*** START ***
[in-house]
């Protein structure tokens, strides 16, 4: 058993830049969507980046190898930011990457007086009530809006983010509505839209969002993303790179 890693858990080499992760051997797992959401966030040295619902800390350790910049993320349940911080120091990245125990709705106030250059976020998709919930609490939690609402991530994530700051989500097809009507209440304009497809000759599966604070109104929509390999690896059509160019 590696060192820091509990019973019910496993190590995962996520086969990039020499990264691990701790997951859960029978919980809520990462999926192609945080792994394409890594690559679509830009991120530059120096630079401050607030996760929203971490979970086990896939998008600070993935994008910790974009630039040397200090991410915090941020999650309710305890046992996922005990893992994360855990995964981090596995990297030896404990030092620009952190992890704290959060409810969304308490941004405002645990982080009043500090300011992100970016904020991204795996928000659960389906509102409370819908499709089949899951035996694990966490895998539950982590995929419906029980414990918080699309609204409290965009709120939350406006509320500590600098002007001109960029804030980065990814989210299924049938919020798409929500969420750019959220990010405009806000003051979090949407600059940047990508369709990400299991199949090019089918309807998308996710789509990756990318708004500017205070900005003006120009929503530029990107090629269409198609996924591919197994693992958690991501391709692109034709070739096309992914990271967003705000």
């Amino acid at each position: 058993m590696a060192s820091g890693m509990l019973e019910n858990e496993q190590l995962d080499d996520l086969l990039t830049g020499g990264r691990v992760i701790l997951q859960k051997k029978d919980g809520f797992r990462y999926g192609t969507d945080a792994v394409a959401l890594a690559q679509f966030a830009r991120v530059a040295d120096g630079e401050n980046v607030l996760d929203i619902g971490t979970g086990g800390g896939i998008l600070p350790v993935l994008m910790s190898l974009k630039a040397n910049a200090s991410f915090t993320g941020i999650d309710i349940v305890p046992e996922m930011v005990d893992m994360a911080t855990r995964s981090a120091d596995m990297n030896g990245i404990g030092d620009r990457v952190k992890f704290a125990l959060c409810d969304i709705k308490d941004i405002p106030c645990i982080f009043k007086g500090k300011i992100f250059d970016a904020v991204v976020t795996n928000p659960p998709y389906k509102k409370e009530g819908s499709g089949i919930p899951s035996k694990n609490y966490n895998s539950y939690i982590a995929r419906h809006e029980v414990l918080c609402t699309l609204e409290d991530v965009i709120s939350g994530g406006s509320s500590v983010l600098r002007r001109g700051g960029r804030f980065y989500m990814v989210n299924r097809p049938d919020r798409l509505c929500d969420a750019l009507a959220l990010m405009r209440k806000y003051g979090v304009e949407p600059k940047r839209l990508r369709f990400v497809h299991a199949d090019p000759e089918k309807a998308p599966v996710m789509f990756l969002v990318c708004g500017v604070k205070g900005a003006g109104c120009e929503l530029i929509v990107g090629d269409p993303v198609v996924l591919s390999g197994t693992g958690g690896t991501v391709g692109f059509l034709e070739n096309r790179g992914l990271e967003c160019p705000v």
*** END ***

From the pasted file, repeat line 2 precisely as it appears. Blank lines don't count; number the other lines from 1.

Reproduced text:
């Protein structure tokens, strides 16, 4: 058993830049969507980046190898930011990457007086009530809006983010509505839209969002993303790179 890693858990080499992760051997797992959401966030040295619902800390350790910049993320349940911080120091990245125990709705106030250059976020998709919930609490939690609402991530994530700051989500097809009507209440304009497809000759599966604070109104929509390999690896059509160019 590696060192820091509990019973019910496993190590995962996520086969990039020499990264691990701790997951859960029978919980809520990462999926192609945080792994394409890594690559679509830009991120530059120096630079401050607030996760929203971490979970086990896939998008600070993935994008910790974009630039040397200090991410915090941020999650309710305890046992996922005990893992994360855990995964981090596995990297030896404990030092620009952190992890704290959060409810969304308490941004405002645990982080009043500090300011992100970016904020991204795996928000659960389906509102409370819908499709089949899951035996694990966490895998539950982590995929419906029980414990918080699309609204409290965009709120939350406006509320500590600098002007001109960029804030980065990814989210299924049938919020798409929500969420750019959220990010405009806000003051979090949407600059940047990508369709990400299991199949090019089918309807998308996710789509990756990318708004500017205070900005003006120009929503530029990107090629269409198609996924591919197994693992958690991501391709692109034709070739096309992914990271967003705000």